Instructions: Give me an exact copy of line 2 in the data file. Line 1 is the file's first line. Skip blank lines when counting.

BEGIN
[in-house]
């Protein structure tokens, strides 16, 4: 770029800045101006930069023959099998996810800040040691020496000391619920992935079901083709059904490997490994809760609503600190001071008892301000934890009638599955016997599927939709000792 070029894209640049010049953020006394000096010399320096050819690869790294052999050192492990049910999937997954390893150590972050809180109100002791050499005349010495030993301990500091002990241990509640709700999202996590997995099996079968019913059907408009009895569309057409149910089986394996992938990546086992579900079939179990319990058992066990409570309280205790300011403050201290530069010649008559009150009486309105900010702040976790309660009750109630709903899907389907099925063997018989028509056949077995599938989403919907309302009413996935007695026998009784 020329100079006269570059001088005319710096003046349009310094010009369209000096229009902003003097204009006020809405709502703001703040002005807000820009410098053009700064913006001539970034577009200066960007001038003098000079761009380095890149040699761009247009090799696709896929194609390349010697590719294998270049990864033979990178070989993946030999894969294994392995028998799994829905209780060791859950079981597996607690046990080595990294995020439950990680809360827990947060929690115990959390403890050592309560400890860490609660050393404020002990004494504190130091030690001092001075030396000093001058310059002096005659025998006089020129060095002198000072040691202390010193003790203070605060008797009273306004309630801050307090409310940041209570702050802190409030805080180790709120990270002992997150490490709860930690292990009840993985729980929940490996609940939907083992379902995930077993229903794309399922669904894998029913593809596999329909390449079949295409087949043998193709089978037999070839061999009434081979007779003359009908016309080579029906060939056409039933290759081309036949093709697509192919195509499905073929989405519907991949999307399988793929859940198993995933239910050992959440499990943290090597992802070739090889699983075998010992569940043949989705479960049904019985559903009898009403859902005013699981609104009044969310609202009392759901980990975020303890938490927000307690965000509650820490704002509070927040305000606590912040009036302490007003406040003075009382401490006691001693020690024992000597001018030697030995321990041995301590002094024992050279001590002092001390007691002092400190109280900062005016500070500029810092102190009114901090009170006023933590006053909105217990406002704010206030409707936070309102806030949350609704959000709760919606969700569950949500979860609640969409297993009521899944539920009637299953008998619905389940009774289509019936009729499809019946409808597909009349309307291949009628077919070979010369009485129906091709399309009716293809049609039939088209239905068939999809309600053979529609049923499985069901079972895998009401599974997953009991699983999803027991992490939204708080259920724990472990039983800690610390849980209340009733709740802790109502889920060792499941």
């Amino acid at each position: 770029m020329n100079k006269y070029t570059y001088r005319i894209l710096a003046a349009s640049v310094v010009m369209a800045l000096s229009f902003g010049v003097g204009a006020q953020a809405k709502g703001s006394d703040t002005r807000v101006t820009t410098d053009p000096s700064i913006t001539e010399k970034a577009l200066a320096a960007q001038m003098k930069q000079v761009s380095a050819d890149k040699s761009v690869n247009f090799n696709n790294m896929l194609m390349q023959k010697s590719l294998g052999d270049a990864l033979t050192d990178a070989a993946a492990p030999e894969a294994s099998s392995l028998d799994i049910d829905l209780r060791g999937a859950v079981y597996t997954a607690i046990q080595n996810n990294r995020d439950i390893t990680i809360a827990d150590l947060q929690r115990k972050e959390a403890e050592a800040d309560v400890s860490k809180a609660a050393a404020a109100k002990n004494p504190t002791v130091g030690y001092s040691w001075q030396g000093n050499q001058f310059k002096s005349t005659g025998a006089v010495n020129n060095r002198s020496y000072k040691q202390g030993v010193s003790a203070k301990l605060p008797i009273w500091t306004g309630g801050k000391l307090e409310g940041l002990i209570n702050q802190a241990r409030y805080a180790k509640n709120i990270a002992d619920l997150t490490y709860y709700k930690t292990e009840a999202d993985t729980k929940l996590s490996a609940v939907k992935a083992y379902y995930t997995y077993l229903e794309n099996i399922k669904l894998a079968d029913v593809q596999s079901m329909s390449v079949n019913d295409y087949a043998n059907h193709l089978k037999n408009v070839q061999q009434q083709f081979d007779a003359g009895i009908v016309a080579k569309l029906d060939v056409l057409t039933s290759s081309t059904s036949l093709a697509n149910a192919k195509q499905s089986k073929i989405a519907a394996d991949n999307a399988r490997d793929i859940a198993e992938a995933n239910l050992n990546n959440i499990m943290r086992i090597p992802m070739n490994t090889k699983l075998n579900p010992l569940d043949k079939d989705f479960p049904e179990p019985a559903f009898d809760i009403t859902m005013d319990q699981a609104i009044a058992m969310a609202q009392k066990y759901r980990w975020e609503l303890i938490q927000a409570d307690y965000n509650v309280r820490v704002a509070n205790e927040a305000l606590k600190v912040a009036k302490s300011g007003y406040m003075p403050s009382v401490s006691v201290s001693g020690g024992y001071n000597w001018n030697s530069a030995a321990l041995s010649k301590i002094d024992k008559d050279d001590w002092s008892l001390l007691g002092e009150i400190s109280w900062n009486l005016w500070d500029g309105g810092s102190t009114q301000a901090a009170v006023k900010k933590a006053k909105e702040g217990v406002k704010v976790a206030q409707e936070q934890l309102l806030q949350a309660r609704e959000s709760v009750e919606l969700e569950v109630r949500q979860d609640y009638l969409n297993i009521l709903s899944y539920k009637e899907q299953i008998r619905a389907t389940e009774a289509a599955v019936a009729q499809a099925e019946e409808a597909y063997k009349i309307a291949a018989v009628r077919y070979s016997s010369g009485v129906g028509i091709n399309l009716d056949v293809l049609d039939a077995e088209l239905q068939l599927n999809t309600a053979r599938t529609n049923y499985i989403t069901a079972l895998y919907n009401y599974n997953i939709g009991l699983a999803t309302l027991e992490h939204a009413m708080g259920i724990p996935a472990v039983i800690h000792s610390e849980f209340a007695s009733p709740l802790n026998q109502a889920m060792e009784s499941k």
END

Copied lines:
């Protein structure tokens, strides 16, 4: 770029800045101006930069023959099998996810800040040691020496000391619920992935079901083709059904490997490994809760609503600190001071008892301000934890009638599955016997599927939709000792 070029894209640049010049953020006394000096010399320096050819690869790294052999050192492990049910999937997954390893150590972050809180109100002791050499005349010495030993301990500091002990241990509640709700999202996590997995099996079968019913059907408009009895569309057409149910089986394996992938990546086992579900079939179990319990058992066990409570309280205790300011403050201290530069010649008559009150009486309105900010702040976790309660009750109630709903899907389907099925063997018989028509056949077995599938989403919907309302009413996935007695026998009784 020329100079006269570059001088005319710096003046349009310094010009369209000096229009902003003097204009006020809405709502703001703040002005807000820009410098053009700064913006001539970034577009200066960007001038003098000079761009380095890149040699761009247009090799696709896929194609390349010697590719294998270049990864033979990178070989993946030999894969294994392995028998799994829905209780060791859950079981597996607690046990080595990294995020439950990680809360827990947060929690115990959390403890050592309560400890860490609660050393404020002990004494504190130091030690001092001075030396000093001058310059002096005659025998006089020129060095002198000072040691202390010193003790203070605060008797009273306004309630801050307090409310940041209570702050802190409030805080180790709120990270002992997150490490709860930690292990009840993985729980929940490996609940939907083992379902995930077993229903794309399922669904894998029913593809596999329909390449079949295409087949043998193709089978037999070839061999009434081979007779003359009908016309080579029906060939056409039933290759081309036949093709697509192919195509499905073929989405519907991949999307399988793929859940198993995933239910050992959440499990943290090597992802070739090889699983075998010992569940043949989705479960049904019985559903009898009403859902005013699981609104009044969310609202009392759901980990975020303890938490927000307690965000509650820490704002509070927040305000606590912040009036302490007003406040003075009382401490006691001693020690024992000597001018030697030995321990041995301590002094024992050279001590002092001390007691002092400190109280900062005016500070500029810092102190009114901090009170006023933590006053909105217990406002704010206030409707936070309102806030949350609704959000709760919606969700569950949500979860609640969409297993009521899944539920009637299953008998619905389940009774289509019936009729499809019946409808597909009349309307291949009628077919070979010369009485129906091709399309009716293809049609039939088209239905068939999809309600053979529609049923499985069901079972895998009401599974997953009991699983999803027991992490939204708080259920724990472990039983800690610390849980209340009733709740802790109502889920060792499941």